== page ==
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Kjell Aleklett Update: Peak Oil = 2015-2016

What happened to peak oil?

Here an older 2012 video from Swedish peak oil luminary and ASPO chairman Kjell Aleklett.

At the time, when we started this blog, we were entirely in the Richard Heinberg mode of thinking, summarized as: ‘industrial society is going to be hit very soon by a truck, that few see coming and industrial society is doomed, because the world is running out of oil quickly.

We no longer think that is the case. That doesn’t mean that peak oil is not going to happen, but it is at least a little postponed and there is fossil fuel life after peak oil. On the fossil fuel supply front, we are much more optimistic than we were three years ago. Meanwhile we think that it is very well possible to have a sustainable light-weight industrial society for 100% based on renewable energy, to be largely realized by 2050, at least in Europe, North-America and China.

There is no video made by Aleklett since, so this could suggest that he quietly dropped the peak oil subject? Not really. Here a recent article from his blog, let’s see what he has to say on peak oil in 2015:

[] – The crash in the price of oil may change the oil market – a look at the IEA’s “Oil Medium-Term Market Report 2015”

The article discusses this report:

[] – Medium-Term Oil Market Report 2015 (80 euro)

Aleklett argues that he and the other ASPO members were basically completely correct with their predictions concerning conventional oil and that production indeed peaked in 2005. The increase in oil production of 4.2 Mb/d we saw from 2008 to 2013 was not cheap (conventional) oil; It came from deepwater, from Canada’s oil-sands and as NGL and shale oil from fracking in the USA.

The world acording to the IEA

Aleklett explains that a reduced need for oil imports (US cars becoming 25% more efficient over the past decade) has led to the current oversupply of oil on the world market and corresponding price implosion. In other words: demand destruction was an important factor causing the drop in the oil prices.

According to Aleklett, OPEC has lost its significance, because it no longer has the will to set the price by varying production, like it did in the past. Everybody is now producing the maximum amount it can, which lead to price erosion.

Aleklett is skeptical of the IEA’s future prognoses. According to him neither shale oil nor the price crash of the past six months negate the fact that the world finds itself near Peak Oil and he concludes concerning conventional plus unconventional oil:

There are strong indications that 2015/2016 may see this global peak.

Editor: in our view, Aleklett might well be right about “peak oil=2016”, but he is focusing too much on oil, where he should concentrate on fossil fuel in general. With the current level of technology, oil, gas and coal are highly interchangeable, although they are not equally clean (read: dirty). When you add up all potentially combustible hydrocarbon material, still stored in the earth’s crust or laying around on the bottom of the ocean (methane-hydrates), we tentatively come to the conclusion that fossil fuel is indeed an infinite resource. Not in a literally sense, after all the earth is a sphere with 12,000 km diameter, but in a practical sense, namely that there is probably more fossil fuel around than the tiny earth’s atmosphere ever can handle. This is easy to exemplify: the atmosphere measures about 30 km. If in a thought experiment the atmosphere would be cooled to near zero degrees Kelvin, that atmosphere would shrink to a pool of ca. 10 meter liquid oxygen and nitrogen. The atmosphere is that thin. And it is in that tiny pool that cars, airplanes, home heating equipment, etc., etc. discharge their combustion waste into.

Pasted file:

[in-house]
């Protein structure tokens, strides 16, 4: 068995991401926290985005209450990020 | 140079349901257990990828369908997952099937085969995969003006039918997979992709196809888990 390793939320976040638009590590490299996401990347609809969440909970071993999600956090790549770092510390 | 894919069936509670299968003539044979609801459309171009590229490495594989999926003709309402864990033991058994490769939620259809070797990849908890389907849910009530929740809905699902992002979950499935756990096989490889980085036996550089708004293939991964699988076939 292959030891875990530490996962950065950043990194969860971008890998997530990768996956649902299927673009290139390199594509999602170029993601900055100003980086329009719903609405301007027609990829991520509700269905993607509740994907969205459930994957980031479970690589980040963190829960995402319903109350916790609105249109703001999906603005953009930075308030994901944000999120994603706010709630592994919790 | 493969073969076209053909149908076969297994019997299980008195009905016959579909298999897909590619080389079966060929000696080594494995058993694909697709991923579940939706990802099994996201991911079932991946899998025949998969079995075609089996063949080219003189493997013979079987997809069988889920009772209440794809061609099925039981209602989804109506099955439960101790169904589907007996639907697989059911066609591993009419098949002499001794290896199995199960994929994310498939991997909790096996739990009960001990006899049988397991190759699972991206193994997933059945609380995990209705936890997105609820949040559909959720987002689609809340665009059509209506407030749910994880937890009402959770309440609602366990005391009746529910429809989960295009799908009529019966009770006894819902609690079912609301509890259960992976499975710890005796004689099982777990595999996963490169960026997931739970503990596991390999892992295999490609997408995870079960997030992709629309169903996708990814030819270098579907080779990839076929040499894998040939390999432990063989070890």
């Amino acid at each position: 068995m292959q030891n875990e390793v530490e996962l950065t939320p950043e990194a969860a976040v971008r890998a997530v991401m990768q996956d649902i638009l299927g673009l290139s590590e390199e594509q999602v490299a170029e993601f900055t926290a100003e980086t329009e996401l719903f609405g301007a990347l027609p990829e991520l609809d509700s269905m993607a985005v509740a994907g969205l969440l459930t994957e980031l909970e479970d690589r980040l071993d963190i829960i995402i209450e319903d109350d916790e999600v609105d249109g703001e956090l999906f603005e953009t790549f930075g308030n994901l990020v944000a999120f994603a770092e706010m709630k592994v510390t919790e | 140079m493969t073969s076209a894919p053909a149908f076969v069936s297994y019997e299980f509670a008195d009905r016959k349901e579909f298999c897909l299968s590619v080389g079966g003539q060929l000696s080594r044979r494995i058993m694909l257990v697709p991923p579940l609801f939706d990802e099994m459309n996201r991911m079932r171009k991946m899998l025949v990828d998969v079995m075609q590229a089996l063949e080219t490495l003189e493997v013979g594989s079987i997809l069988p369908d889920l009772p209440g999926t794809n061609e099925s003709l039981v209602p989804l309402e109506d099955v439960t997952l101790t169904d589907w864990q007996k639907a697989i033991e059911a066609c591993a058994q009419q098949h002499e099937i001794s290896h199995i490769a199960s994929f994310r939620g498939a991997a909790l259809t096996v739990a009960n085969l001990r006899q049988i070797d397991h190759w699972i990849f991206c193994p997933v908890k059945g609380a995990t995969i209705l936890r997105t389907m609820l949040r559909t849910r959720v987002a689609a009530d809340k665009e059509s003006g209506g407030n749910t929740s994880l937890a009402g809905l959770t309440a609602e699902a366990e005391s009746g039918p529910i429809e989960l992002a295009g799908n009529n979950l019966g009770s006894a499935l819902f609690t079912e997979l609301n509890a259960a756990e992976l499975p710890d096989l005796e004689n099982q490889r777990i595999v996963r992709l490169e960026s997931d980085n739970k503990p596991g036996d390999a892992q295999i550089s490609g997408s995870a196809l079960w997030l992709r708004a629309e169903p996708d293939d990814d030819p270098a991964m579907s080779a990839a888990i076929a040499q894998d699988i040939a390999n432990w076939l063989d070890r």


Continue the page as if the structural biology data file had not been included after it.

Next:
To illustrate the huge fossil fuel reserves, take for example the recent report about the discoveries of huge coal reserves under the North Sea, 20-150 times the total amount of oil burned so far in the entire history.

Another question is if that fossil fuel is accessible. Key parameter is EROEI (energy return on energy investment), that is: do you get more energy in return compared to the amount of energy you need to invest to harvest the fuel? That’s a matter of technology and that is a very dynamic factor.

The fact that the atmosphere could be the final limiting factor in global fossil fuel consumption is acknowledged in the IEA report:

“There is a rapidly growing discussion within the oil industry regarding what are called ‘stranded assets’ – the fact that the larger part of the world’s fossil fuel reserves cannot be produced if the world is to avoid serious climate change. New calculations presented in the journal Nature in January show that 80% of the world’s coal reserves and one third of the world’s oil reserves cannot be used, at least not before 2050.

Conclusion: for better or for worse, there is a near endless amount of fossil fuel waiting in the earth’s crust, but it will be technology that will determine if these reserves can be exploited economically. The end of the fossil fuel age will probably come in leaps and bounds. Perhaps that in a year time oil prices will sky-rocket again, if the world does indeed pass peak oil (conventional + unconventional). This will cause a shift to other fossil fuels. The best energy strategy is to be not distracted by fossil fuel price variations and continue on the path of installation of renewable energy (wind/solar) and demand destruction.

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